That being said, Marian Gaborik only has six goals himself, and that’s a problem for Kopitar because the Kings, after losing Justin Williams and Milan Lucic in the last two years, aren’t exactly swimming in high-scoring wingers.

Gaborik, who turned 35 just a few days ago, is signed through 2020-21 for a cap hit of $4.875 million. Combine that with Dustin Brown, 32, being signed through 2021-22 for a cap hit of $5.875 million and the Kings have over $10 million in cap space tied up in two aging wingers who aren’t providing many goals.

So, that’ll be the challenge for GM Dean Lombardi going forward. It just remains to be seen if there’s a solution.

The Kings host Anaheim tomorrow.

Report: Berglund, St. Louis talking contract extension

SAN JOSE, CA - MAY 21:  Patrik Berglund #21 of the St. Louis Blues in action in game four of the Western Conference Finals against the San Jose Sharks during the 2016 NHL Stanley Cup Playoffs at HP Pavilion on May 21, 2016 in San Jose, California.  (Photo by Christian Petersen/Getty Images)
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These are busy times for Blues GM Doug Armstrong.

In addition to dealing with the Kevin Shattenkirk situation, Armstrong has to address the future of Patrik Berglund, the 28-year-old center that, like Shattenkirk, is a pending UFA.

Here’s the latest, from the Post-Dispatch:

The club is believed to be in talks with the center and Berglund told the Post-Dispatch that there is is mutual interest from both sides on an extension. His agent, Peter Wallen, did not return a message and Armstrong was unavailable.

“I would like to still be a Blue,” Berglund said Monday, before the Blues broke for their five-day bye. “I think everybody in here and upstairs knows that I want to be a Blue, too.”

Berglund has spent his entire nine-year career in St. Louis, emerging as versatile forward that can play the middle or wing. He’s also found the back of the net 17 times this season, and is flirting with matching or surpassing the career-high 22 he scored back in ’10-11.

As mentioned above, Berglund’s in the last of a three-year, $11.1 million contract that pays $3.7 million annually. With signals of a Shattenkirk trade getting stronger, it’s reasonable to think Berglund will be kept around.

Simply put, the Blues might be unable to handle more significant roster turnover. The club has moved on from the likes of Barret Jackman, T.J. Oshie, David Backes, Troy Brouwer and Brian Elliott in recent years, and lost some of its identity in the process.

Welcome Drew Stafford to the trade rumor mill

Anaheim Ducks v Winnipeg Jets - Game Three
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Another name to add to the pile as we gear up for next Wednesday’s trade deadline:

Drew Stafford.

Stafford, the 31-year-old winger that’s spent the two-and-a-half seasons in Winnipeg, has reportedly been the subject of trade calls, per ESPN.

Stafford’s had an injury-plagued campaign, limited to just 39 games due to upper- and lower-body injuries, yet still managed to rack up 12 points while averaging just over 13 minutes per night.

It’s easy to see why teams are making calls.

Stafford has history as a productive goalscoring winger, finding the back of the net 21 times last season (with a career-high of 31 back in ’10-11). He’s got enough ability to play up and down the lineup and, what’s more, he’s about as pure a rental as they come — Stafford’s a pending UFA, in the last of a two-year deal that pays $4.35 million annually.

What’s more, the Jets are one of those “are they buyers or are they sellers?” teams.

Winnipeg is only four points back of Calgary for the final wild card spot in the Western Conference, but would need to leap two teams — the Flames and the Kings — to get there.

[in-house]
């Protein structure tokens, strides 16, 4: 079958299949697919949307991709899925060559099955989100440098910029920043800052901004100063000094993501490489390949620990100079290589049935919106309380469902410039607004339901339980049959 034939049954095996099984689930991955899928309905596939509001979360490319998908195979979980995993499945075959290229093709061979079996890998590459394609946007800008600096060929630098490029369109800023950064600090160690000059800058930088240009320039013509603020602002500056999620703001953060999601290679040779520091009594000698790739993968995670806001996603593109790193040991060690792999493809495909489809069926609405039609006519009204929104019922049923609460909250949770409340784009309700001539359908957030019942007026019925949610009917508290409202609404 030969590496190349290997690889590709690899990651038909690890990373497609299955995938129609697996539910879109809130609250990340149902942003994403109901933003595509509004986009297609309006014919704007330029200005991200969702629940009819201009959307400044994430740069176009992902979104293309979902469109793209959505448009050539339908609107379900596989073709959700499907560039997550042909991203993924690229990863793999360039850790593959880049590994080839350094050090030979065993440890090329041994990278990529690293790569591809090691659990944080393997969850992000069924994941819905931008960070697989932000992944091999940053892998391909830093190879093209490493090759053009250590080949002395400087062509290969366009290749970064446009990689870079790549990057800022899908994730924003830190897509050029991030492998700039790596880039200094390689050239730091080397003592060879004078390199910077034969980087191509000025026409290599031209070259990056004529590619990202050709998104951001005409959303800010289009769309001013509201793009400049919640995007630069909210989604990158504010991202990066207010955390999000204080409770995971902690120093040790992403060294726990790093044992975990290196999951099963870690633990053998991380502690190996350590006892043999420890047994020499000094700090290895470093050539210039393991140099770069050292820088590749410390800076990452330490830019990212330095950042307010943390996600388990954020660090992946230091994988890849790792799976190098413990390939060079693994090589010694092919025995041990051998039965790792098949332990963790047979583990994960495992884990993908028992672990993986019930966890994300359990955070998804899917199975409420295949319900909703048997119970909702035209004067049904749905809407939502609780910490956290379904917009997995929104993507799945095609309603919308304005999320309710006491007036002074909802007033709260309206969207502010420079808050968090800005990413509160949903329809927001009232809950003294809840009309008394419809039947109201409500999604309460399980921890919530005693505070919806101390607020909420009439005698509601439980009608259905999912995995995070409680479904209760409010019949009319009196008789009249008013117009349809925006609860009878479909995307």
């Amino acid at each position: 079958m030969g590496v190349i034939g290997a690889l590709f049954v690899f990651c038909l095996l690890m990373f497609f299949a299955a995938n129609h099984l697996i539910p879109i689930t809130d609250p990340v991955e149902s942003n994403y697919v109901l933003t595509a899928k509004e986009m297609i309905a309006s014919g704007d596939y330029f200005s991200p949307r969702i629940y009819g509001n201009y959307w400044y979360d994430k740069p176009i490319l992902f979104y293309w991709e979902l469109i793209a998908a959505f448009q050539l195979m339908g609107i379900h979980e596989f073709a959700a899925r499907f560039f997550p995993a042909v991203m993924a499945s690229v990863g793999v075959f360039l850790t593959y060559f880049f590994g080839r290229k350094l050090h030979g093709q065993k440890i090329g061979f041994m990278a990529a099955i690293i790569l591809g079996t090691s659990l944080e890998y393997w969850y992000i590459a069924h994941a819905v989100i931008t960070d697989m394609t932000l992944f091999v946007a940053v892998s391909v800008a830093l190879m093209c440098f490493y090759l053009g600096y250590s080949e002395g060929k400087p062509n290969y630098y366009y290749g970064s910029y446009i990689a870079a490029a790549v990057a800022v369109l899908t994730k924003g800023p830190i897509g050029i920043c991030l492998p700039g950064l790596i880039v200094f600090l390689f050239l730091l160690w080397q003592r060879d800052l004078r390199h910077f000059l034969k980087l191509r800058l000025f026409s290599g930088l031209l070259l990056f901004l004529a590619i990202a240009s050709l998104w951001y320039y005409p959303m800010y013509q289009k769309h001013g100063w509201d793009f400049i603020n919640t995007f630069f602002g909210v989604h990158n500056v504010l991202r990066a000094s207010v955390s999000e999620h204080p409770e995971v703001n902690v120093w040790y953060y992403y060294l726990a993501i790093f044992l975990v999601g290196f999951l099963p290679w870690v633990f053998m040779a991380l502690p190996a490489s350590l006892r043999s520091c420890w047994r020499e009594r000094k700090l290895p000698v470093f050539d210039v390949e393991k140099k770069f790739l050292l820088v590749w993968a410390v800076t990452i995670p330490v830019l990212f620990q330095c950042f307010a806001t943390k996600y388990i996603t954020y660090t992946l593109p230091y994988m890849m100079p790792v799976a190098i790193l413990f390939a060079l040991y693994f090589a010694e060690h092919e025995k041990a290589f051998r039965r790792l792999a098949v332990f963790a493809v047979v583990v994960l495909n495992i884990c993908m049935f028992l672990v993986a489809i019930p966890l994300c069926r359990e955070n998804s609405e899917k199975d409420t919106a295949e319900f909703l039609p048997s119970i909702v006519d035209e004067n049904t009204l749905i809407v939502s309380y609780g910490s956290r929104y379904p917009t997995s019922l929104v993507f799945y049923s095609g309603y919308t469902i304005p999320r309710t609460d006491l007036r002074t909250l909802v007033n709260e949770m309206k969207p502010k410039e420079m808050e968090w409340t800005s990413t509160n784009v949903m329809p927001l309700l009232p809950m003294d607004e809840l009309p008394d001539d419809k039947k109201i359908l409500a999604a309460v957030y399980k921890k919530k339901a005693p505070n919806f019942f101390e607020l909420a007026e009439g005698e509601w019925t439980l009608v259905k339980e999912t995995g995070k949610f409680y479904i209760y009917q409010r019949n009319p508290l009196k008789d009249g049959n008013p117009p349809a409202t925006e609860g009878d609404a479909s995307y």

The Jets have also played 63 games, to Calgary’s 61 and Los Angeles’ 60.

In the end, Stafford’s contractual situation and the team’s glut of forwards could see him move along. In addition to all the youngsters Winnipeg already has up front, the likes of ’15 first-rounders Kyle Connor and Jack Roslovic are still looking to make the leap.

Preds’ Forsberg becomes first player since 2010 to score back-to-back hat tricks

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Remember when Predators forward Filip Forsberg couldn’t buy a goal at the beginning of the season? Yea, neither do we.

It may be hard to believe, but Forsberg didn’t find the back of the net until the 14th game of the 2016-17 season. He didn’t score his second until game no. 19. But the 22-year-old has really put it together.

On Tuesday night, he scored three goals in a 6-5 OT loss to the Calgary Flames and he netted a second hat trick in two games in Thursday’s 4-2 win over the Colorado Avalanche (you can watch his latest hat trick by clicking the video at the top of the page).

It’s the first time in Predators history that a player has back-to-back three-goal games and he’s the first player in the league to do it since Canucks forward Alex Burrows in 2010.

Despite his slow start, the two hat tricks now put him on pace to hit the 30-goal mark for the second consecutive year, which is really impressive.

“It’s tough to explain,” Forsberg said, per NHL.com. “Sometimes it feels great but you don’t score, and sometimes you feel bad but you still score. Tonight was a lot of fun.

“I think I always felt a responsibility, and I think that goes for every player in this locker room. Everyone wants to contribute and help the team win. Obviously I can’t expect myself to score a hat trick every game, but I just try to work hard and if I can score goals, I’ll take that as well.”

Not only has he been better, but the whole team is showing that the slow start they endured in the first few weeks of the season was just a fluke.

The Predators are comfortably sitting in a playoff spot (if that even exists in today’s NHL) with 67 points in 60 games, which puts them in the first Wild Card position. They’re one point ahead of Calgary with a game in hand and five points ahead of Los Angeles, who’s on the outside looking in.

Nashville is also neck-and-neck with the St. Louis Blues for third in the Central Division. Both teams have the same number of games played and points, but the Blues have three more regulation/overtime victories.